The legality of health warning sticker placement?


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Personally I understand the reasons why they slap ugly stickers on boxes,  I wish they wouldn't do it, but I get it

My question is this.  By placing stickers over the warranty seals etc, are they actually affecting the customers rights to legitimise the product they are buying?, and secondary market value?

Their stickers can be just as big, but must critically avoid all paperwork that are key to ensuring you are buying a legitimate product. For example whats the point of a water mark, or a micro printed serial number, if you can actually use them. 

The image attached illustrates how the sticker prevents the buyer from assessing at least three of the security features of the packaging.   Is there any legality in suggesting they are breaching the buyers rights?

5b0868ffb4335_20180430_155957(1).thumb.jpg.310b4b902fbca9313da6ec7f0a3f1888.jpg

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I'm curious to know if the adhesive qualities are written into the law.  Must they use an adhesive glue that makes it impossible to remove the stickers?  Can they not use a removable-friendly adhesive that are found on all kinds of finished goods that can be cleanly peeled off?  

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2 minutes ago, MD Puffer said:

I'm curious to know if the adhesive qualities are written into the law.  Must they use an adhesive glue that makes it impossible to remove the stickers?  Can they not use a removable-friendly adhesive that are found on all kinds of finished goods that can be cleanly peeled off?  

Yep I can agree with this.  Even if they want to use the super gummy stuff on the timber/unaffected dress box paper, thats fine, as 10mins with a hair dryer and your fine, but to create a situation whereby the buyer cannot access the security features of a box, surely that has to against some sort of consumer rights legislation?

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1 minute ago, multi-useless said:

expect

In a way it's nothing to do with what they "expect", it's whats legal.  I get what you're saying, but in this situation, both parties can be catered for. I.e that can plaster the box with all sorts of gooey crap, as long as they do not disable the buyers ability to know what they are buying is real.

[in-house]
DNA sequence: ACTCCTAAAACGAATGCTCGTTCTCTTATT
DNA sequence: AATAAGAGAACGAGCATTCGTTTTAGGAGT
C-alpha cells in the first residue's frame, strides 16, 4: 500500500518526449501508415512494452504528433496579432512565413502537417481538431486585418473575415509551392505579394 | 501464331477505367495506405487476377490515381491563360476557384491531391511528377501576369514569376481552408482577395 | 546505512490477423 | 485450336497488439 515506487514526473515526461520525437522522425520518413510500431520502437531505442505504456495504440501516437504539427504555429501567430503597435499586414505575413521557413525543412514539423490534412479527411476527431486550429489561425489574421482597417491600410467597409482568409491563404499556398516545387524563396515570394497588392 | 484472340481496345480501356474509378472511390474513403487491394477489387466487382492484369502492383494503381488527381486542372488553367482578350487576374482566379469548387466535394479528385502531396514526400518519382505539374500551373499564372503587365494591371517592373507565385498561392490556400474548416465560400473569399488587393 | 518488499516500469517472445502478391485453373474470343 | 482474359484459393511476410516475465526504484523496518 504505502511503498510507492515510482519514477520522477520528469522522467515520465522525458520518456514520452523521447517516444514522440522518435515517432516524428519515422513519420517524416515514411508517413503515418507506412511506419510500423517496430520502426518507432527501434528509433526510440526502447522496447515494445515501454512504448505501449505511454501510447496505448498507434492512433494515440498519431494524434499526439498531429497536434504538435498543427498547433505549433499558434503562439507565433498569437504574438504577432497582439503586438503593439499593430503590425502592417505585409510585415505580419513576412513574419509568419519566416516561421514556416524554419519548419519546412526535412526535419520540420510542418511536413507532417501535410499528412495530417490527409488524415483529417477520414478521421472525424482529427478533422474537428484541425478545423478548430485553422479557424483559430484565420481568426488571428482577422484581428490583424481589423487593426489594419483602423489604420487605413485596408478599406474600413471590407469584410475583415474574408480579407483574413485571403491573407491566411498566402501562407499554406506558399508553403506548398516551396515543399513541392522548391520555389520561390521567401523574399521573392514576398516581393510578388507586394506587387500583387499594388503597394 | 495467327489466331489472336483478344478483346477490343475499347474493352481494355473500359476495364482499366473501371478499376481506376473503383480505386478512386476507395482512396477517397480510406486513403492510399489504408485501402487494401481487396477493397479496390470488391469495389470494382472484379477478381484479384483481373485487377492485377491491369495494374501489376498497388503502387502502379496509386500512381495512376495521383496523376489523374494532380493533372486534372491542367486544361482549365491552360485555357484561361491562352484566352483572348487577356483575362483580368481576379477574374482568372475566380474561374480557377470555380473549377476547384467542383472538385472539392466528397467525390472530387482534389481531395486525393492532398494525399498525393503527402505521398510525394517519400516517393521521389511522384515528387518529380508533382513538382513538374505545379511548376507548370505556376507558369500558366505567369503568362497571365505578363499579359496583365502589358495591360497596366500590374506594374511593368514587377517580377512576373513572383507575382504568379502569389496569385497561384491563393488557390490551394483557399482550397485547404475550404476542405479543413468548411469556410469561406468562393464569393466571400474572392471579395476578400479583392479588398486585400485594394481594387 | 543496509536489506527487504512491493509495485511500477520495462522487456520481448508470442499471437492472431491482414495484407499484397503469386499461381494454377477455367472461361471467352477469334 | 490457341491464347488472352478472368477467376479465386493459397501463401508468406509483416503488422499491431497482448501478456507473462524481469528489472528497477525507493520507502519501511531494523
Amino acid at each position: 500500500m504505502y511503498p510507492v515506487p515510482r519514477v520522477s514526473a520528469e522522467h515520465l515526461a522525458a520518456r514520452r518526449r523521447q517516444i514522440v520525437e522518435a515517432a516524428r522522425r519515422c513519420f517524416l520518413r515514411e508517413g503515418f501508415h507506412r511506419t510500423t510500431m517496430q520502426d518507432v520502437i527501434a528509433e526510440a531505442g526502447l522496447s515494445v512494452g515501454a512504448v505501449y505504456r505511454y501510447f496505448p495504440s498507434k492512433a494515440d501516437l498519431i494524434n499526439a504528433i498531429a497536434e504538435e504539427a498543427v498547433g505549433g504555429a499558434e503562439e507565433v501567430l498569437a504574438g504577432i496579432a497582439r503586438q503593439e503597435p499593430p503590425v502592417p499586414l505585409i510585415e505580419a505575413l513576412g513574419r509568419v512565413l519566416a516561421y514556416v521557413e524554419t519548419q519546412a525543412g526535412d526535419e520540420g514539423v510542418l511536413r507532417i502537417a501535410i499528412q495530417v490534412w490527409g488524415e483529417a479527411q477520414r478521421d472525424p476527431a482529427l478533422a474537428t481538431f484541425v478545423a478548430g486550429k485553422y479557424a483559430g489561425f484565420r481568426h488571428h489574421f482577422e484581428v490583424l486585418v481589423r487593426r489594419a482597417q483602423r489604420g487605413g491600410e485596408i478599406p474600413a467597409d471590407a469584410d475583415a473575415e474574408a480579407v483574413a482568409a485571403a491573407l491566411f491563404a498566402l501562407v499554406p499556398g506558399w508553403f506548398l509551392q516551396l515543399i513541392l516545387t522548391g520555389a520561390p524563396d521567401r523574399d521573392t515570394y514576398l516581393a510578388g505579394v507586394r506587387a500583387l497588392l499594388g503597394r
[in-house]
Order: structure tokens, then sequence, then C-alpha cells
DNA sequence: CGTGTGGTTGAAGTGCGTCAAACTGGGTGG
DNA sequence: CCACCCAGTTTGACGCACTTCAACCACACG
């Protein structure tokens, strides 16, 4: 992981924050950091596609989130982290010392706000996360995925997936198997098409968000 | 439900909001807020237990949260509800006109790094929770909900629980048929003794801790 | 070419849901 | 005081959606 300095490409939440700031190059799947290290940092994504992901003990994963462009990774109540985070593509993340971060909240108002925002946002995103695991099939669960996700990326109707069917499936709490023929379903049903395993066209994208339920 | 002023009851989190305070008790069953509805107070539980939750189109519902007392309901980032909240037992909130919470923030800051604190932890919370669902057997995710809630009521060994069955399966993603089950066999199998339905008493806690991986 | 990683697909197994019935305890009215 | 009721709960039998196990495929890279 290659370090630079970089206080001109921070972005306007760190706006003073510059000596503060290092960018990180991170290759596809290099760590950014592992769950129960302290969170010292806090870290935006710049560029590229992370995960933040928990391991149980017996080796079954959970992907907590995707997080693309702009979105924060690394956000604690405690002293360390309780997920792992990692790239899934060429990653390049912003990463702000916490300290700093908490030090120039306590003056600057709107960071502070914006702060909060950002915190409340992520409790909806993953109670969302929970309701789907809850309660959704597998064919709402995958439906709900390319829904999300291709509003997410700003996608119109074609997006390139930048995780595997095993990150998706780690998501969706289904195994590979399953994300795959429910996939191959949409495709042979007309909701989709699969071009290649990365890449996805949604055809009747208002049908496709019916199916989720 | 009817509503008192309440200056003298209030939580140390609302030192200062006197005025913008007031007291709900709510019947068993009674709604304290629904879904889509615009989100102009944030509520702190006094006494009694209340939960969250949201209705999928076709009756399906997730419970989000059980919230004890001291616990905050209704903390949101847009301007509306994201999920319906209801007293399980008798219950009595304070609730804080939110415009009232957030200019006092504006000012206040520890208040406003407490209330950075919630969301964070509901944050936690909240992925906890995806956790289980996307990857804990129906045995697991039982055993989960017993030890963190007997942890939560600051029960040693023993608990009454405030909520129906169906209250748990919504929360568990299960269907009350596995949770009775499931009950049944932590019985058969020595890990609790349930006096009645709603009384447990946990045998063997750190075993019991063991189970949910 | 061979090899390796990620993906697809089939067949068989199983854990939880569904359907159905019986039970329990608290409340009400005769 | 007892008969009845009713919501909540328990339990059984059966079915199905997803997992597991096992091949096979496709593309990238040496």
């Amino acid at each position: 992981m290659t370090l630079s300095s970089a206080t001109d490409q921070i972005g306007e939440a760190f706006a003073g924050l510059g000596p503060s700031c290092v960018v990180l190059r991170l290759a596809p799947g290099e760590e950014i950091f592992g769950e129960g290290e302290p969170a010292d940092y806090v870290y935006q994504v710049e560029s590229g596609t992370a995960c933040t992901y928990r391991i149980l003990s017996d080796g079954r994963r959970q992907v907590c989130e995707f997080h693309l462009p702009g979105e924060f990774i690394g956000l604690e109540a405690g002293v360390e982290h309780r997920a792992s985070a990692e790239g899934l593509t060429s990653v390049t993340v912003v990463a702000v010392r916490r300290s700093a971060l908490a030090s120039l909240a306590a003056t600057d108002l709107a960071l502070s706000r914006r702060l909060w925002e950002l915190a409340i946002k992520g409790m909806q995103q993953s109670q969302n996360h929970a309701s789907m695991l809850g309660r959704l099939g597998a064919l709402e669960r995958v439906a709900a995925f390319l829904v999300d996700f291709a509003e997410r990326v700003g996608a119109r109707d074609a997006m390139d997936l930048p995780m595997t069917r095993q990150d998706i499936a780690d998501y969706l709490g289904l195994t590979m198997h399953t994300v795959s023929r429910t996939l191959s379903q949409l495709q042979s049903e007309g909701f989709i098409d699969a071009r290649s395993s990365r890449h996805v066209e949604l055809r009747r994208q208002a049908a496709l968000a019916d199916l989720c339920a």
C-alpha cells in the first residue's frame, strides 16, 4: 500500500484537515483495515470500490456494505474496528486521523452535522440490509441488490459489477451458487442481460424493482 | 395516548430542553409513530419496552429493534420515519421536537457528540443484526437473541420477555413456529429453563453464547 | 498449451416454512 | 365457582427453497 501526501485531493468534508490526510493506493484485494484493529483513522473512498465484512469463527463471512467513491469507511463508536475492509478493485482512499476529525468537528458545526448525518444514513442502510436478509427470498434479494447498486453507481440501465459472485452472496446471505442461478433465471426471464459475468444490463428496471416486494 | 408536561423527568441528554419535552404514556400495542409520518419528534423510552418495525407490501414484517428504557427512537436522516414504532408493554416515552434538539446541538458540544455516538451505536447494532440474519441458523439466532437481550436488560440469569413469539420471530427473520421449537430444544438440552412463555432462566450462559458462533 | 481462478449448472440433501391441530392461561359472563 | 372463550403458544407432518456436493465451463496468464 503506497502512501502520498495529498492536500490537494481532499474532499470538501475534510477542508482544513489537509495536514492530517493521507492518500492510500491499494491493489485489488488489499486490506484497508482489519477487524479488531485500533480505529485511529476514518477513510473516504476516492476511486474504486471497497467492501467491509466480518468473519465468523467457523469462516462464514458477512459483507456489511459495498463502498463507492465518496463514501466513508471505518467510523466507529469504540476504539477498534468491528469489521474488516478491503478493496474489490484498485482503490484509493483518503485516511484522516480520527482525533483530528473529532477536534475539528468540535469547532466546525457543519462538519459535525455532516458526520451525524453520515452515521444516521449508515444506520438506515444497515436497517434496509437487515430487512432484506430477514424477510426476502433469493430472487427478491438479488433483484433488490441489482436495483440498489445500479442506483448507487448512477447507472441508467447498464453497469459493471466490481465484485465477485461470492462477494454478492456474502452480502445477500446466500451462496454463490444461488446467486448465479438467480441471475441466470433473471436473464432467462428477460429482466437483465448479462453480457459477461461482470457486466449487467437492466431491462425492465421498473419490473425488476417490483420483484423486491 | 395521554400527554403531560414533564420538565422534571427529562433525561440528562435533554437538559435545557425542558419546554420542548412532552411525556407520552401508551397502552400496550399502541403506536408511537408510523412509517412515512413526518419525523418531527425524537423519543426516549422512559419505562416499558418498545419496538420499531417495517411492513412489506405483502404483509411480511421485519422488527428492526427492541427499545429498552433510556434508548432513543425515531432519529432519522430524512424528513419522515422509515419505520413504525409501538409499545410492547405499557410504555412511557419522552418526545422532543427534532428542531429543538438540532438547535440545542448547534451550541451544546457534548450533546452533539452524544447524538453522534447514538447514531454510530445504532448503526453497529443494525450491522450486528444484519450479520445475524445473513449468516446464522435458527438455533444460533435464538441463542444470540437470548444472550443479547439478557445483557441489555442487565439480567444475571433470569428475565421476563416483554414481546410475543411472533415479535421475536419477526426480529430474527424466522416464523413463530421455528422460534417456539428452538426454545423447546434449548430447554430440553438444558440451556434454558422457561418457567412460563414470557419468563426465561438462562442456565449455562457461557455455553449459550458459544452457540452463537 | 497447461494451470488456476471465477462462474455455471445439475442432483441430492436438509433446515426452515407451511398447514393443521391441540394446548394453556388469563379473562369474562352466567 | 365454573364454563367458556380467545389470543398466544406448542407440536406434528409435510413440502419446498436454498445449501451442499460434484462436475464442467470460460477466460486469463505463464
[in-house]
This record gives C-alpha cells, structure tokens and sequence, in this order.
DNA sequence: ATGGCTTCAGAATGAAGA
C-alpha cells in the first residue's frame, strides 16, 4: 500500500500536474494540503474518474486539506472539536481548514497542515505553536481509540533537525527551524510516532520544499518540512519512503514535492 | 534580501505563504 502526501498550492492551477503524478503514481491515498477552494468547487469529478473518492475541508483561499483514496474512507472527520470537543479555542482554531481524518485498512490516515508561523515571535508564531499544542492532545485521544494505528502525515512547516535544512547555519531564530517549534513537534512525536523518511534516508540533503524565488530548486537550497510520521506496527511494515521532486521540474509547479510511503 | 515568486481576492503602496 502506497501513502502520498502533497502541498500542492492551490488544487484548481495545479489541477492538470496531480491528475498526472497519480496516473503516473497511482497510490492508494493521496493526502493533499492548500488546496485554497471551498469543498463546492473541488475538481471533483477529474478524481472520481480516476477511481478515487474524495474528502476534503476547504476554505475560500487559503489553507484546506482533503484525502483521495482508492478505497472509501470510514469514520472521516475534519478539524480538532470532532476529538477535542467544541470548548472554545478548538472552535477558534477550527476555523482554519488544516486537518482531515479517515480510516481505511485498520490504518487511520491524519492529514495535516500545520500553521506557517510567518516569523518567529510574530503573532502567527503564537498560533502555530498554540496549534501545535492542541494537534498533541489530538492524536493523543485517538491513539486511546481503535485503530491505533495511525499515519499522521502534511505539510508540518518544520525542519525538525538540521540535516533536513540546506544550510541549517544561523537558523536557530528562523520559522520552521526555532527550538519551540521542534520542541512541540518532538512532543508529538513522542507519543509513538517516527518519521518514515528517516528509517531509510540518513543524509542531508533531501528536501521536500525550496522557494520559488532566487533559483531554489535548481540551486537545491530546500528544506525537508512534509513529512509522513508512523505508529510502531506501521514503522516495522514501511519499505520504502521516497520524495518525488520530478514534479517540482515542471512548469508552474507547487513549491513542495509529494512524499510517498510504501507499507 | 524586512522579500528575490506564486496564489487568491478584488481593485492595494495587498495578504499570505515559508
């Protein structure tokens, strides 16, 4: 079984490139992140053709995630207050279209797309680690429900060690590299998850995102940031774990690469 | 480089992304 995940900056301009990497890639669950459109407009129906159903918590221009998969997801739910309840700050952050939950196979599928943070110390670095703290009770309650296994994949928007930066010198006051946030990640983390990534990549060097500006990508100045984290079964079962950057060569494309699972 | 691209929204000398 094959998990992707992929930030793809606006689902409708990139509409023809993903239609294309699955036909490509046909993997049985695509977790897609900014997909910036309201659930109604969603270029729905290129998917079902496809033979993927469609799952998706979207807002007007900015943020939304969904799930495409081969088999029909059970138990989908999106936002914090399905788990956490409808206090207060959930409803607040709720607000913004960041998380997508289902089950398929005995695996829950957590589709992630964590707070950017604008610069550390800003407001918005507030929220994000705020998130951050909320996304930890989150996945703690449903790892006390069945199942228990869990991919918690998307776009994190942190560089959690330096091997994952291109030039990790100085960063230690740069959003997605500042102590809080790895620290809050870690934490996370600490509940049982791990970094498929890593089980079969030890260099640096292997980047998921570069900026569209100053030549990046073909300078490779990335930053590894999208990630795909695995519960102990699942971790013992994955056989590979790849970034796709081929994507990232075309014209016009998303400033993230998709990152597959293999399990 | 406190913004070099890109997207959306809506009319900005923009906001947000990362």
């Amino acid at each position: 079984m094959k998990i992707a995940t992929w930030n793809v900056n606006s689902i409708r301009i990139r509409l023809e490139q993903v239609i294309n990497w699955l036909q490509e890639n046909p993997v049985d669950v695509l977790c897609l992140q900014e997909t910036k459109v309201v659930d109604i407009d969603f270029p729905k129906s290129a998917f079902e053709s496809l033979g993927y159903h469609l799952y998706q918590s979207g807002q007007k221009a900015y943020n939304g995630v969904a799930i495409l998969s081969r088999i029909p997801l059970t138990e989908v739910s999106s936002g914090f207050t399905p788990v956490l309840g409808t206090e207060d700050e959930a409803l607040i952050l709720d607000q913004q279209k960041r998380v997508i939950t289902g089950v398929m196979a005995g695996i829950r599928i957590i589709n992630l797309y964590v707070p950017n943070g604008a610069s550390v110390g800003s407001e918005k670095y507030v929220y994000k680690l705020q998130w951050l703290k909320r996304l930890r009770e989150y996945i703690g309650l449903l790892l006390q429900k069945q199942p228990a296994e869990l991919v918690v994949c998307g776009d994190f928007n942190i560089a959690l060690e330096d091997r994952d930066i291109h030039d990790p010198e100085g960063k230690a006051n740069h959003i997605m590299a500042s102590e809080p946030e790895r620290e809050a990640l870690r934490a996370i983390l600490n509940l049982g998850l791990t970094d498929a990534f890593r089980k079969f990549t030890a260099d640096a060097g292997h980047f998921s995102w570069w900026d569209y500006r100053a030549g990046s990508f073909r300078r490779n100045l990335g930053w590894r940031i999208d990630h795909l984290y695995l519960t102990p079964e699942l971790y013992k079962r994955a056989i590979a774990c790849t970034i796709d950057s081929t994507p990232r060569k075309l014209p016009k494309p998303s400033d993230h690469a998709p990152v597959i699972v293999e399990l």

For example, on cigarette packets bar-codes are always visible (regardless of the big health warnings).   If counterfeiting on Cuban Cigars are deemed to have such an issue, as they require 5-7 security features, surely they have to be accessed?

Again, both parties can be satisfied, but currently I think they doing something that is against the law

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5 minutes ago, Derboesekoenig said:

I'll have to look this up again, but different countries have different requirements. I believe the stickers must cover a certain % of the actual box for the retailer to sell it.

Yep I've heard this, it's sad (or lazy) that they cannot fill their 'coverage quota' by using side stickers, in addition to smaller top stickers, but critically ones which do not render the water mark/micro printing to be useless. 

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 Just shooting from the hip here, but is there any “consumer rights legislation” that requires the Cuban  security features to be on the box and visible, other than those packaging regs promulgated by Cuba itself?  I would think the regulations covering the boxing of cigars in Cuba are trumped by the health regulations in another country  where those boxes are sold. 

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3 hours ago, 99call said:

customers rights 

buyers rights?

 

Hahaha. When did tobacco consumers get their rights back? Plain packaging has a much larger affect on the authentication features than health stickers. Plain packaging is a far greater infringement of the producer and retailers tights than the consumers. Cuba has health sticker requirements for their boxes, but the stickers are not huge and they don't have nasty photos on them.